Lung cancer doesn’t get a lot of love. Nor does it get much funding! In fact, lung cancer receives less than 0.1% of cancer donations from individuals and companies. That’s right: 99.9% of all cancer donations from people like you and me go to other cancers.

Lung cancer turned my life upside-down. It turned my family’s life upside-down. In the years since my diagnosis, I’ve met so many amazing people whose lives have been turned upside-down by lung cancer. Beautiful, amazing people. Too many lives cut short by this deadly killer.

And we know that research extends lives. We’ve seen it in my own life! Lung cancer patients are gathering together and funding research to try to extend our own lives!

We could use some help! Lung cancer patients could use some more support! Lung cancer research desperately needs more funding.

So this month our family is doing something crazy to try to raise funds for lung cancer research. We’re not fundraisers, so we’re starting with what we’ve got and trying to turn it into a fundraiser!

My musician-husband Jono and I are posting a love song on YouTube every day for the month of November in honour of Lung Cancer Awareness Month!  We’re calling it “Love Songs for Lungs“! It’s relaxed, minimally rehearsed, done ideally in one take in the living room, and so far it’s pretty fun! #30in30 #Hope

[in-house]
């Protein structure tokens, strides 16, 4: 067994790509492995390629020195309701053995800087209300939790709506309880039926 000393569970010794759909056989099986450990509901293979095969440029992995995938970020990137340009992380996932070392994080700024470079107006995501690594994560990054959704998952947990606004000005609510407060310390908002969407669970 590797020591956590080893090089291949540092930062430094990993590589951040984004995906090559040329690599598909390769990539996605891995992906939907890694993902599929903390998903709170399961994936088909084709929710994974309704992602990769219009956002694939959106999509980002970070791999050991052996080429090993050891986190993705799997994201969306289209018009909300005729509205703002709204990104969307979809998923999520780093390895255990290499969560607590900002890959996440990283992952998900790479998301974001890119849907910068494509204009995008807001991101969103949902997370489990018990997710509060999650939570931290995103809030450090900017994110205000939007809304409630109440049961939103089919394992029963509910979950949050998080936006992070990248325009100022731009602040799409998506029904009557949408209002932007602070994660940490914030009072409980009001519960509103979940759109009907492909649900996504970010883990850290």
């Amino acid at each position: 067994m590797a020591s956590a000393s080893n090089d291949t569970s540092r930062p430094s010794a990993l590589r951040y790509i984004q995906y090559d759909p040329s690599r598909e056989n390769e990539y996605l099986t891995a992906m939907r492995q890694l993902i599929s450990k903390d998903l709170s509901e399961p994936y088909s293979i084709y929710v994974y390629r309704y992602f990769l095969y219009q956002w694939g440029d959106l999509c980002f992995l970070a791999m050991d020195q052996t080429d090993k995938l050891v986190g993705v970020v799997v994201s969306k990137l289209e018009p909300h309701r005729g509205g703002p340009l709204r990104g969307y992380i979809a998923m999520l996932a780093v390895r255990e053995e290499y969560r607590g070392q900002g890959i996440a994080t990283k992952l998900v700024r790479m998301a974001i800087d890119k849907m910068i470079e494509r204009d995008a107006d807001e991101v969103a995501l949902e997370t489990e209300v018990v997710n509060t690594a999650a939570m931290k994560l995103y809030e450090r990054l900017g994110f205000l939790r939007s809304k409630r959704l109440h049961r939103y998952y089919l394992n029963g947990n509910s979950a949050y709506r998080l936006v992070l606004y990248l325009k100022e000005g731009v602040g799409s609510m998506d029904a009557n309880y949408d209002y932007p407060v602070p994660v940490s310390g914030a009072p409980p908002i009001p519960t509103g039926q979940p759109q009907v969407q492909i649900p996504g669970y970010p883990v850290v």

It’s especially meaningful for me because I love to sing, but lung cancer took my voice away. It’s only in recent months that I’m starting to find it again. It’s still not what it was, but I’m so thankful to be singing! You’re invited to celebrate with me!

Check us out! …and if you like what you see, or you want to encourage us, please share with your community and make a donation to lung cancer research.

I still haven’t figured out the fundraising part of this. I’m thinking about maybe starting a crowdfunding page (like gofundme) or something. I’m working on it and I’m definitely open to suggestions!

For a start, here are some links you could make donations to:

ALK+ Research (Patient-driven research into our own particular kind of lung cancer.)

Super Bowl Challenge (Funds go to support lung cancer survivors like me and research… and if I raise a LOT of $$, then I might even get to go to the Super Bowl!!!)

Thank you very much!  (For Lung Cancer Awareness Month 2017, I made a Jelly Bean video.)

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True confession time

Lung Cancer is nasty. While I was working hard with all my advocacy and community building, trying to make my little part of the lung cancer world a little better, lung cancer snuck up on me and outsmarted the drug I was taking.

I really liked the targeted therapy drug I was taking, and I was disappointed it didn’t work longer for me. Some people get a lot longer than I did. I have to be honest, I was hoping for three years or even more. I got one year and eight months.

So at the end of the Summer when I was feeling tired, and when the kids were going back to school and I was exhausted. That was the cancer. I was coughing a bit and I kept telling myself it was because we were swimming in chlorinated pools, but it was the cancer.

I’m thankful for my oncologist, and the fact that he makes me have CT scans even though I don’t like them. I’m thankful that he keeps on top of latest developments, new drugs and how to gain access to them. That can be tricky for cancer patients.